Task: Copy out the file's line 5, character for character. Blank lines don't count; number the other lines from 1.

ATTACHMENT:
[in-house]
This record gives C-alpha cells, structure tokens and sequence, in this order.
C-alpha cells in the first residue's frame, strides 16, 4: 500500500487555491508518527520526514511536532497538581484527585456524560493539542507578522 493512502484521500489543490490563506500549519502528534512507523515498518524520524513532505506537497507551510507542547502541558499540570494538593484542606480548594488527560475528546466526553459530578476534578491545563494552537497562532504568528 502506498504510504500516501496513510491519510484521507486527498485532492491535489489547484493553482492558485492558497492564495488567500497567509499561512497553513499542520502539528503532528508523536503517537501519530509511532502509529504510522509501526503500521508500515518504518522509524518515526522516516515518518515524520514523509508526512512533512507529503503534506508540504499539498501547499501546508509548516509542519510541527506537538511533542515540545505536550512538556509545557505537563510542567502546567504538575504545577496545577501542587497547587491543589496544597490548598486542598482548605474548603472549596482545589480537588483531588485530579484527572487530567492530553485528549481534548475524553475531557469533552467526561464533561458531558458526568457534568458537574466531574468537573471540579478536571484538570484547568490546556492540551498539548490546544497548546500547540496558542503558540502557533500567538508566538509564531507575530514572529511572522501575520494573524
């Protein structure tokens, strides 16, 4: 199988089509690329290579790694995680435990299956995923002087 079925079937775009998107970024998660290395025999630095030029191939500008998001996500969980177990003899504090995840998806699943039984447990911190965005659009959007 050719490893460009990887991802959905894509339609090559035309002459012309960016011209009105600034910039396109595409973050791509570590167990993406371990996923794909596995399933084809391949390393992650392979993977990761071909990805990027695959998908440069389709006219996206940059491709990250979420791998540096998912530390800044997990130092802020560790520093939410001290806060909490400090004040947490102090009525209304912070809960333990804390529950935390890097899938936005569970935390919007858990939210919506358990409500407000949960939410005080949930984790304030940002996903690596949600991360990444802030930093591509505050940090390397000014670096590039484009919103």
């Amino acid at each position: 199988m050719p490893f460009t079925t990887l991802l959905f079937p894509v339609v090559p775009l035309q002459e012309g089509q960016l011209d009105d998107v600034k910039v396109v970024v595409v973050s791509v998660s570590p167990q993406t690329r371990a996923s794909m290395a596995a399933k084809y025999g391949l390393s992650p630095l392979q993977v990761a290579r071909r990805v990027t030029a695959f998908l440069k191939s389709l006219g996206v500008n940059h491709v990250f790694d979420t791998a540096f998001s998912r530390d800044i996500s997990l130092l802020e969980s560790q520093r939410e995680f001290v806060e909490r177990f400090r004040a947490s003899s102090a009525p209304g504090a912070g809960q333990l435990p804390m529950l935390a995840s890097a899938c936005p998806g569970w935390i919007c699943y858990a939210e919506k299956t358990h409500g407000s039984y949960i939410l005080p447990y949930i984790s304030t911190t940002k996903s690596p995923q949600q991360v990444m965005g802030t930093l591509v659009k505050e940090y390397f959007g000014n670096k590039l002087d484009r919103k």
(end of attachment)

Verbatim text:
């Amino acid at each position: 199988m050719p490893f460009t079925t990887l991802l959905f079937p894509v339609v090559p775009l035309q002459e012309g089509q960016l011209d009105d998107v600034k910039v396109v970024v595409v973050s791509v998660s570590p167990q993406t690329r371990a996923s794909m290395a596995a399933k084809y025999g391949l390393s992650p630095l392979q993977v990761a290579r071909r990805v990027t030029a695959f998908l440069k191939s389709l006219g996206v500008n940059h491709v990250f790694d979420t791998a540096f998001s998912r530390d800044i996500s997990l130092l802020e969980s560790q520093r939410e995680f001290v806060e909490r177990f400090r004040a947490s003899s102090a009525p209304g504090a912070g809960q333990l435990p804390m529950l935390a995840s890097a899938c936005p998806g569970w935390i919007c699943y858990a939210e919506k299956t358990h409500g407000s039984y949960i939410l005080p447990y949930i984790s304030t911190t940002k996903s690596p995923q949600q991360v990444m965005g802030t930093l591509v659009k505050e940090y390397f959007g000014n670096k590039l002087d484009r919103k």